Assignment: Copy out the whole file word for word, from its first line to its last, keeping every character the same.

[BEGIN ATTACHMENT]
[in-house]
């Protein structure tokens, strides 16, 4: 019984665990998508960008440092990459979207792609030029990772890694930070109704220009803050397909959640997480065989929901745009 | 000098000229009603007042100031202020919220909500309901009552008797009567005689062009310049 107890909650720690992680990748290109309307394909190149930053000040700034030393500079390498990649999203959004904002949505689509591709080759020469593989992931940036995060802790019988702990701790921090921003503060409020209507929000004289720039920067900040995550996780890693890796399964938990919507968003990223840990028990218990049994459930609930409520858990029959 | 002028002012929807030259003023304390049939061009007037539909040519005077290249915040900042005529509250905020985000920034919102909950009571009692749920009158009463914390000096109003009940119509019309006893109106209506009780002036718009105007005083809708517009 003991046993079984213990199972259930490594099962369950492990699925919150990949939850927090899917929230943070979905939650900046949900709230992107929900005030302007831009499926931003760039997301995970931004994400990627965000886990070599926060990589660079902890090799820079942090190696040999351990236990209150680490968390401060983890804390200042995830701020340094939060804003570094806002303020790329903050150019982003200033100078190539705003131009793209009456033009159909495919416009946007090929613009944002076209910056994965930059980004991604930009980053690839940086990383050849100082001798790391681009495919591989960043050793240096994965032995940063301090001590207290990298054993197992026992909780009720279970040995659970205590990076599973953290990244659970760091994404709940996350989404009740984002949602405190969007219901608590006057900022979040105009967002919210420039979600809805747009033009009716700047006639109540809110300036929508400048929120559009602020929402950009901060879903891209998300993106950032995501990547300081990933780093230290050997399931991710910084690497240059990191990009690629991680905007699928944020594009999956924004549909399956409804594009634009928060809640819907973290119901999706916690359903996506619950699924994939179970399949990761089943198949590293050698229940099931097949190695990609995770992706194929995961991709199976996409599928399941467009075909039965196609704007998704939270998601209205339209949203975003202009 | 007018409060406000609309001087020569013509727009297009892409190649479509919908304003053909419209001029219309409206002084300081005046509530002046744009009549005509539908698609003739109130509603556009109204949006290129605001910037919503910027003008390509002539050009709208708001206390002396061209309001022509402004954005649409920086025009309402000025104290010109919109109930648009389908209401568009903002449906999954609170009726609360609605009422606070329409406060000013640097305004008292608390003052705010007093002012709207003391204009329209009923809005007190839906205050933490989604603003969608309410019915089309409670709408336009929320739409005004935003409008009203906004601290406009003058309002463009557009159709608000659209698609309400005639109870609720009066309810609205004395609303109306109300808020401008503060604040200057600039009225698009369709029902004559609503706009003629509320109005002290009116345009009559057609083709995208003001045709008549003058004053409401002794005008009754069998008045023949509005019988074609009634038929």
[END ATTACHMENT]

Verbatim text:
[in-house]
């Protein structure tokens, strides 16, 4: 019984665990998508960008440092990459979207792609030029990772890694930070109704220009803050397909959640997480065989929901745009 | 000098000229009603007042100031202020919220909500309901009552008797009567005689062009310049 107890909650720690992680990748290109309307394909190149930053000040700034030393500079390498990649999203959004904002949505689509591709080759020469593989992931940036995060802790019988702990701790921090921003503060409020209507929000004289720039920067900040995550996780890693890796399964938990919507968003990223840990028990218990049994459930609930409520858990029959 | 002028002012929807030259003023304390049939061009007037539909040519005077290249915040900042005529509250905020985000920034919102909950009571009692749920009158009463914390000096109003009940119509019309006893109106209506009780002036718009105007005083809708517009 003991046993079984213990199972259930490594099962369950492990699925919150990949939850927090899917929230943070979905939650900046949900709230992107929900005030302007831009499926931003760039997301995970931004994400990627965000886990070599926060990589660079902890090799820079942090190696040999351990236990209150680490968390401060983890804390200042995830701020340094939060804003570094806002303020790329903050150019982003200033100078190539705003131009793209009456033009159909495919416009946007090929613009944002076209910056994965930059980004991604930009980053690839940086990383050849100082001798790391681009495919591989960043050793240096994965032995940063301090001590207290990298054993197992026992909780009720279970040995659970205590990076599973953290990244659970760091994404709940996350989404009740984002949602405190969007219901608590006057900022979040105009967002919210420039979600809805747009033009009716700047006639109540809110300036929508400048929120559009602020929402950009901060879903891209998300993106950032995501990547300081990933780093230290050997399931991710910084690497240059990191990009690629991680905007699928944020594009999956924004549909399956409804594009634009928060809640819907973290119901999706916690359903996506619950699924994939179970399949990761089943198949590293050698229940099931097949190695990609995770992706194929995961991709199976996409599928399941467009075909039965196609704007998704939270998601209205339209949203975003202009 | 007018409060406000609309001087020569013509727009297009892409190649479509919908304003053909419209001029219309409206002084300081005046509530002046744009009549005509539908698609003739109130509603556009109204949006290129605001910037919503910027003008390509002539050009709208708001206390002396061209309001022509402004954005649409920086025009309402000025104290010109919109109930648009389908209401568009903002449906999954609170009726609360609605009422606070329409406060000013640097305004008292608390003052705010007093002012709207003391204009329209009923809005007190839906205050933490989604603003969608309410019915089309409670709408336009929320739409005004935003409008009203906004601290406009003058309002463009557009159709608000659209698609309400005639109870609720009066309810609205004395609303109306109300808020401008503060604040200057600039009225698009369709029902004559609503706009003629509320109005002290009116345009009559057609083709995208003001045709008549003058004053409401002794005008009754069998008045023949509005019988074609009634038929």